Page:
There’s no doubt that Michaela fosters terrific team spirit.  The children and staff are clearly proud of their school.  Deputy Head Joe Kirby: “Imagine 150 pupils and teachers cheerfully chanting in unison, with beaming smiles, loving learning and loving life.”  Head of English Jo Facer: “We want all our teachers to become Tiger Teachers, to see through a new paradigm: the Michaela Mindset.”  Admirable and, if you believe in what you do, entirely logical.

Yet to me there’s an almost cultish feel to some aspects of Michaela, a real sense that only their staff and a few enlightened fellow travellers “get it” and that everyone else is wrong. In the previous instalment I noted Joe Kirby’s view that a lesson starter involving a video clip wouldn’t be allowed at Michaela as it is inefficient and not built for the long haul; in other words, not Michaela.  In Battle Hymn this point is more strongly made.  Much of the book struck me as aggressively binary: it’s our way, or a less good way.  In fact, not just a less good way but a ridiculous way that no-one in their right minds would choose.  It’s this, and the aforementioned slogan, that I find most interesting about Michaela: a deeply ingrained, almost zealous sense that pedagogically they are right and that anyone who thinks any differently is utterly, hopelessly wrong.  At least that’s how the book comes across; as I’ve mentioned, in person things are different.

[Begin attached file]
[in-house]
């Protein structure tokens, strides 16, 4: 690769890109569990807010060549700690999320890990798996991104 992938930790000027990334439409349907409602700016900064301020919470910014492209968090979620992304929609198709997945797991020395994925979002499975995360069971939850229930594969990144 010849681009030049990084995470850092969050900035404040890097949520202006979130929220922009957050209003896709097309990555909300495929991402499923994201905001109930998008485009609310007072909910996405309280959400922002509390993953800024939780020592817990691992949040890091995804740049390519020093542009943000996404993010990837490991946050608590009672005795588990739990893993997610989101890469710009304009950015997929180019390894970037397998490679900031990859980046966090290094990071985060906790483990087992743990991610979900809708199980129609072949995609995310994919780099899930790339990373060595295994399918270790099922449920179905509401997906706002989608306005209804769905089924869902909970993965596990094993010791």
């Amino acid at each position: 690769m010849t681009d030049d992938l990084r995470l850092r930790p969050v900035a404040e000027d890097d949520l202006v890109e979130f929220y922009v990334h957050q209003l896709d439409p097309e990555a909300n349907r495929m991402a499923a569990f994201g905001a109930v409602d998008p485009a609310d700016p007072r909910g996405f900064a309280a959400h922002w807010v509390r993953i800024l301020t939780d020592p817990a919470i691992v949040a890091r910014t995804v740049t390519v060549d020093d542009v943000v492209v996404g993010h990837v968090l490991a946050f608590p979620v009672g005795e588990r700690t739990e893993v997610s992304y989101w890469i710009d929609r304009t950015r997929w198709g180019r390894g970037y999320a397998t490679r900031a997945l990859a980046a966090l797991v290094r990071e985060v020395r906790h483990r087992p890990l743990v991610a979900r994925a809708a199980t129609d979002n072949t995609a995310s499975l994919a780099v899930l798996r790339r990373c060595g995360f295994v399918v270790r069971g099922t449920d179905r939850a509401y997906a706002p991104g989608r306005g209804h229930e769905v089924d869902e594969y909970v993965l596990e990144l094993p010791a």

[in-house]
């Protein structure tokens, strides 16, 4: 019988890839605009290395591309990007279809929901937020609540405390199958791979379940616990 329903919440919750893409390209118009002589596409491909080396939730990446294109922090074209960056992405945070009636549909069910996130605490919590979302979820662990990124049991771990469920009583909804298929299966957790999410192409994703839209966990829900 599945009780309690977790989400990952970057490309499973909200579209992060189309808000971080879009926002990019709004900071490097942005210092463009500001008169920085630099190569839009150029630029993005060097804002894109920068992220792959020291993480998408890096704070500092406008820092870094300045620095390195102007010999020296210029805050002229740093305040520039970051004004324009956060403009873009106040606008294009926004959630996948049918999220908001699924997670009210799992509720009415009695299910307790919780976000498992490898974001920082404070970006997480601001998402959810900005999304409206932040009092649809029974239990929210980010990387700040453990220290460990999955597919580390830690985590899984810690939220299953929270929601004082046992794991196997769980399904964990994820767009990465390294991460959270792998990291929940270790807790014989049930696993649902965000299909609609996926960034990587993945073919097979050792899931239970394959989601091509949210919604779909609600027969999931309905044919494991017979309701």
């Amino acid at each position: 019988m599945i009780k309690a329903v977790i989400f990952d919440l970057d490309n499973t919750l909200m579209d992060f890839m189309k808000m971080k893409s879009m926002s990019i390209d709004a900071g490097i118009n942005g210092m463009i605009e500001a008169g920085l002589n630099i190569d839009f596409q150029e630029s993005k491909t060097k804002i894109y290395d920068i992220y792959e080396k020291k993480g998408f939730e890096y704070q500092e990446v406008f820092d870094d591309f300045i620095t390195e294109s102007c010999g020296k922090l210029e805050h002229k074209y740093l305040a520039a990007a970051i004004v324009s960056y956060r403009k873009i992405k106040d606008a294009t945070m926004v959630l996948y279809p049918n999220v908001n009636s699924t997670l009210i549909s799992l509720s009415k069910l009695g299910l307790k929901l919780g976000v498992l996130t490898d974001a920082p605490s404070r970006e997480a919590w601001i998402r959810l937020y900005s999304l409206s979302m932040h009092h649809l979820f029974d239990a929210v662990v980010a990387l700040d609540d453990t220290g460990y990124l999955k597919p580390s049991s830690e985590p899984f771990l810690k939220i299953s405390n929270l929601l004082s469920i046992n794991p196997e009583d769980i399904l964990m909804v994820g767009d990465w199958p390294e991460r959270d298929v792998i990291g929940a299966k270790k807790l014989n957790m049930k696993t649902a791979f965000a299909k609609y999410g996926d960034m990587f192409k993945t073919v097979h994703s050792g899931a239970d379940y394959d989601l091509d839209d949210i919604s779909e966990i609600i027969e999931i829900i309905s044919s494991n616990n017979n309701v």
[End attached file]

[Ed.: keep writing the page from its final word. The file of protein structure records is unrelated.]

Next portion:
Trouble is, what I regard as unfortunate passages in Battle Hymn presumably reflect similar beliefs in school.  For example, a comparison is drawn between presenting children with a Rubik’s cube, which didn’t go well, and giving them a cube and a solution, which did.  The clear implication is that the former, more “progressive”, way is wrong.  In this example that’s probably true.  But I doubt that expecting children to engage fully with such a difficult puzzle without some help was ever very realistic. As such this example does little to persuade me to didacticism.  Similarly, wall displays of student work are dismissed as “unquestioned orthodoxy…never used or scrutinised by anybody…[that] served no purpose other than to prettify the classroom…(besides, who can read it?)”  As it happens I agree about putting children’s work on the wall; but there are so many other things that can helpfully be there.  Displays are a great way to turn a classroom into a lively place where I want to teach and children want to learn, and if done well they can effectively support that learning.  They do take time, but it’s worth the investment.